shipping and tourism, have potential of growing and become greener with new technologies.
To support the Blue Economy, both the European Union and the United Nations have developed a long-term strategy that aims to support facilitate sustainable ocean-based economic benefits by implementing climate-resilient and inclusive blue economy policies that reduce human impact. Some countries have also taken it upon themselves to implement strategies and policies that support the idea of Blue Economy. Among these are Denmark and Norway that have a clear focus on the shipping industry.
NORWAY: THE GREEN SHIPPING PROGRAMME
According to the EU, 13% of the overall EU greenhouse gas emissions from the transport sector are due to shipping industry. Norway has undertaken to reduce its greenhouse gas emissions by at least 40% by 2030 compared with the reference year 1990, and for the Norwegian fleet to be climate neutral by 2050. These goals provide a basis for The Green Shipping Programme which aims to seek solutions for sustainable and efficient shipping. The programme is an institutional collaboration between authorities and the private sector, which will accelerate economic growth, increase competition, create new jobs and of course cut emissions.
The programme is made of studies and projects and are crucial in making the Norwegian shipping greener. Around 20 large-scale projects have been introduced, including development of green ports and shuttle tankers running on liquified natural gas. Seven of the projects have been implemented or are under construction.
DENMARK: “TOWARDS ZERO”
Like Norway, Denmark has also taken steps towards a greener and more sustainable shipping industry with the strategy “Towards Zero”. Danish Shipping, a business and employers’ organization for Danish Shipping, is the largest single export industry in Denmark and has launched “Towards Zero” which aims to make shipping climate neutral by 2050. Moreover, Danish Shipping works hard on defeating political and financial barriers that hinder climate neutral shipping.
The initiative is committed to accelerate the transition of green shipping regarding “Fit for 55” and goals set by IMO, a maritime agency of the UN. Among others, Toward Zero endeavors to provide more training place at sea, ensure competition and support continued growth of the Danish merchant fleet industry.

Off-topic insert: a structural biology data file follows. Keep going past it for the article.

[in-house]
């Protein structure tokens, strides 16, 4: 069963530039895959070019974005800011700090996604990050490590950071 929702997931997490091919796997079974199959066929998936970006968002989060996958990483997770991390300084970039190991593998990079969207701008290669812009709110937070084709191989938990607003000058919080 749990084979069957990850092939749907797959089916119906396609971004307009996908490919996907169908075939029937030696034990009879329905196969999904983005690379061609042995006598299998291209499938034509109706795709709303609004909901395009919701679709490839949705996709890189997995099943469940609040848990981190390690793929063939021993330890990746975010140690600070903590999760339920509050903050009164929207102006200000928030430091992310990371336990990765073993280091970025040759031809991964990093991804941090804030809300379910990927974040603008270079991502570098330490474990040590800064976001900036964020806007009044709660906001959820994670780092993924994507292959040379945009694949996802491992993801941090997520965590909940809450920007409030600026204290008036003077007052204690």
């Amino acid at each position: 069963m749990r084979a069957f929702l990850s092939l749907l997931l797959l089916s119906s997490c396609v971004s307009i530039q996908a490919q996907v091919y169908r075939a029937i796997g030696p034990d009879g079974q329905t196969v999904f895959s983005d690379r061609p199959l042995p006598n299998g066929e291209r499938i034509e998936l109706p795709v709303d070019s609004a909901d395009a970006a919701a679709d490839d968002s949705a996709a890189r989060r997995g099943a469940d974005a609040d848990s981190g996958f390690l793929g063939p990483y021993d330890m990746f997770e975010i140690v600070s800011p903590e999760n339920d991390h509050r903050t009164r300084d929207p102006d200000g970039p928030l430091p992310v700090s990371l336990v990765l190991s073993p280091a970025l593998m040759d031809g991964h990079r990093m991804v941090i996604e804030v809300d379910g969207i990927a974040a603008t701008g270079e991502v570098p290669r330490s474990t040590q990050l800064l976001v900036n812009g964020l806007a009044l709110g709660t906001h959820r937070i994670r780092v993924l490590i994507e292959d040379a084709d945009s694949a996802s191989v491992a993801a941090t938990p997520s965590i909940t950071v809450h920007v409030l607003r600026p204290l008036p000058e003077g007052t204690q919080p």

However, not all countries have access to the same resources as European countries and some aspects of the Blue Economy is often forgotten. This present especially poor countries with challenges in the implementation. Challenges related to finance, social justice and science.
Obtaining a Blue Economy requires a stable economy and long-term financial plans which has become a large obstacle for some countries due to COVID-19. Financial barriers play a big role in the implementation of Blue Economy and it is usually developing countries that pay the price. Some developing countries have high levels of external debt and, therefore, focus won’t be on transitioning the country’s agricultural system towards a bluer one. The transition becomes harder for some countries due to the lack of capacity and technology. Furthermore, the country needs a skilled workforce and therefore training within the field.
The UN stresses that equity must not be forgotten when supporting a blue economy. Land and resources often belong to communities, and the interests of communities dependent on the ocean are often marginalized, since large sectors such as coastal tourism are viewed as bringing in a larger profit. This means that Blue Economy must help achieving SDG 14, but not undermine other goals of the 2030 Agenda at the same time.
Science and innovation
The Blue Economy is based on multiple fields within ocean science and therefore needs intersectoral experts and stakeholders. NGO’s, fishers’ organizations, indigenous people and communities are all crucial for an inclusive economy. However, science and innovation are needed to understand the environmental and socioeconomic aspects of a Blue Economy. Thus, the basis of creating a Blue Economy can be demanding and needs numerous experts on the different fields that some countries may not have access to. Developing must then not only rely on their own national experts, but also on the expertise from other countries.
While many countries work towards a greener agenda by advancing their ocean economies, achieving such endeavors are still challenging. Global governments need to transition a small part of their economy towards achieving a global, healthy blue economy. A part used for investing in modern infrastructure, technologies, R&D, education and creating jobs. Transitioning away from an agricultural industry towards a bluer economy will be demanding. This means that governments must work together to make blue economies sustainable, share research and know-how.
Multiple global organizations provide dialogue and guidance by creating international events. In beginning of March 2022, The Economist hosted World Ocean Summit on achieving the 2030 targets. In February 2020, The European Commission also hosted One Ocean Summit in Brest, France, to take new steps to strengthen EU leadership in protecting the ocean. At last, the UN Ocean Conference will take place in June and July in Lisbon and will focus on saving our oceans and protecting our future.
More information here:
Oceans Decade: Science as a tool for a healthier ocean